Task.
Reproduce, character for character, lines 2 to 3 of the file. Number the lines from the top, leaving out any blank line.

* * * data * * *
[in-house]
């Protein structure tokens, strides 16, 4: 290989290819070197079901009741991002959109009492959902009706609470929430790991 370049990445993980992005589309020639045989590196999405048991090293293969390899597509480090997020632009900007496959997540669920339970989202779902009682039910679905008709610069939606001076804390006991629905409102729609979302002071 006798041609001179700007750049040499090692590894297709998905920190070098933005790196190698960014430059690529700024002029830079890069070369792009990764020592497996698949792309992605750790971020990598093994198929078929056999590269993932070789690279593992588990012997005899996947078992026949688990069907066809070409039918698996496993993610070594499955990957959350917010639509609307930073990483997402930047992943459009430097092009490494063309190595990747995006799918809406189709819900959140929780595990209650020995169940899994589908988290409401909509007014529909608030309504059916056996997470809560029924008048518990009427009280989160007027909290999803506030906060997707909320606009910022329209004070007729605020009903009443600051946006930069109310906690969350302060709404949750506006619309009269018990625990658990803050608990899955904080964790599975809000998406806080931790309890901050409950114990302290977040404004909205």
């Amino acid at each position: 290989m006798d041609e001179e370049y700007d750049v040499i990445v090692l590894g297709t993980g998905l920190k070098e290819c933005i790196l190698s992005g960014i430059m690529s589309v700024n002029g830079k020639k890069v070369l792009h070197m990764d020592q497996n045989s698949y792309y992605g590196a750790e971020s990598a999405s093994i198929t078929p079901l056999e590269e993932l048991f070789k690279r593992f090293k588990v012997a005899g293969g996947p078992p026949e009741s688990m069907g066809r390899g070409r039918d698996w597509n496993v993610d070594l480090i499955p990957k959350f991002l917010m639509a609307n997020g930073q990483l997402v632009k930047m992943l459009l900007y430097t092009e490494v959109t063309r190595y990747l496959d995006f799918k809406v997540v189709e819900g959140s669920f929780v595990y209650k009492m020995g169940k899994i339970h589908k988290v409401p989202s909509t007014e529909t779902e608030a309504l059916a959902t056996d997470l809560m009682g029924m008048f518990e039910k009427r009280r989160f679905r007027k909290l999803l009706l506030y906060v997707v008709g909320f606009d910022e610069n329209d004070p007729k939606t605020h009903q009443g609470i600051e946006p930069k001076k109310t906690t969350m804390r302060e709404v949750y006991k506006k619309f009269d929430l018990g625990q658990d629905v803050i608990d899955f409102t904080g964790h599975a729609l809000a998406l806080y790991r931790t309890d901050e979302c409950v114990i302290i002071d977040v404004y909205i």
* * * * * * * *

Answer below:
């Protein structure tokens, strides 16, 4: 290989290819070197079901009741991002959109009492959902009706609470929430790991 370049990445993980992005589309020639045989590196999405048991090293293969390899597509480090997020632009900007496959997540669920339970989202779902009682039910679905008709610069939606001076804390006991629905409102729609979302002071 006798041609001179700007750049040499090692590894297709998905920190070098933005790196190698960014430059690529700024002029830079890069070369792009990764020592497996698949792309992605750790971020990598093994198929078929056999590269993932070789690279593992588990012997005899996947078992026949688990069907066809070409039918698996496993993610070594499955990957959350917010639509609307930073990483997402930047992943459009430097092009490494063309190595990747995006799918809406189709819900959140929780595990209650020995169940899994589908988290409401909509007014529909608030309504059916056996997470809560029924008048518990009427009280989160007027909290999803506030906060997707909320606009910022329209004070007729605020009903009443600051946006930069109310906690969350302060709404949750506006619309009269018990625990658990803050608990899955904080964790599975809000998406806080931790309890901050409950114990302290977040404004909205």
């Amino acid at each position: 290989m006798d041609e001179e370049y700007d750049v040499i990445v090692l590894g297709t993980g998905l920190k070098e290819c933005i790196l190698s992005g960014i430059m690529s589309v700024n002029g830079k020639k890069v070369l792009h070197m990764d020592q497996n045989s698949y792309y992605g590196a750790e971020s990598a999405s093994i198929t078929p079901l056999e590269e993932l048991f070789k690279r593992f090293k588990v012997a005899g293969g996947p078992p026949e009741s688990m069907g066809r390899g070409r039918d698996w597509n496993v993610d070594l480090i499955p990957k959350f991002l917010m639509a609307n997020g930073q990483l997402v632009k930047m992943l459009l900007y430097t092009e490494v959109t063309r190595y990747l496959d995006f799918k809406v997540v189709e819900g959140s669920f929780v595990y209650k009492m020995g169940k899994i339970h589908k988290v409401p989202s909509t007014e529909t779902e608030a309504l059916a959902t056996d997470l809560m009682g029924m008048f518990e039910k009427r009280r989160f679905r007027k909290l999803l009706l506030y906060v997707v008709g909320f606009d910022e610069n329209d004070p007729k939606t605020h009903q009443g609470i600051e946006p930069k001076k109310t906690t969350m804390r302060e709404v949750y006991k506006k619309f009269d929430l018990g625990q658990d629905v803050i608990d899955f409102t904080g964790h599975a729609l809000a998406l806080y790991r931790t309890d901050e979302c409950v114990i302290i002071d977040v404004y909205i």